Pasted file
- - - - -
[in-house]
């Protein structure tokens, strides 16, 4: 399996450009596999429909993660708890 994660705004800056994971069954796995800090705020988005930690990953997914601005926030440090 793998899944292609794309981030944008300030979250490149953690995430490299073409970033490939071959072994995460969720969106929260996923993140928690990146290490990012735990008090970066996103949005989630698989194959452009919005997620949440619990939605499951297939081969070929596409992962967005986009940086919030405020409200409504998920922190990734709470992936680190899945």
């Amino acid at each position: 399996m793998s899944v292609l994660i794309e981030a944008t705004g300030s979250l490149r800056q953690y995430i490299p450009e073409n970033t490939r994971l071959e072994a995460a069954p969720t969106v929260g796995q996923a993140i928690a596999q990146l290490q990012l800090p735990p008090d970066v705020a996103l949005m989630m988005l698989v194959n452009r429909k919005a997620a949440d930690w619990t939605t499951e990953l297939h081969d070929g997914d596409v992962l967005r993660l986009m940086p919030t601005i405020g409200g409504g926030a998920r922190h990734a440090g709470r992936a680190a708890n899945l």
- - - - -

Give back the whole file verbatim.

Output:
[in-house]
């Protein structure tokens, strides 16, 4: 399996450009596999429909993660708890 994660705004800056994971069954796995800090705020988005930690990953997914601005926030440090 793998899944292609794309981030944008300030979250490149953690995430490299073409970033490939071959072994995460969720969106929260996923993140928690990146290490990012735990008090970066996103949005989630698989194959452009919005997620949440619990939605499951297939081969070929596409992962967005986009940086919030405020409200409504998920922190990734709470992936680190899945």
């Amino acid at each position: 399996m793998s899944v292609l994660i794309e981030a944008t705004g300030s979250l490149r800056q953690y995430i490299p450009e073409n970033t490939r994971l071959e072994a995460a069954p969720t969106v929260g796995q996923a993140i928690a596999q990146l290490q990012l800090p735990p008090d970066v705020a996103l949005m989630m988005l698989v194959n452009r429909k919005a997620a949440d930690w619990t939605t499951e990953l297939h081969d070929g997914d596409v992962l967005r993660l986009m940086p919030t601005i405020g409200g409504g926030a998920r922190h990734a440090g709470r992936a680190a708890n899945l």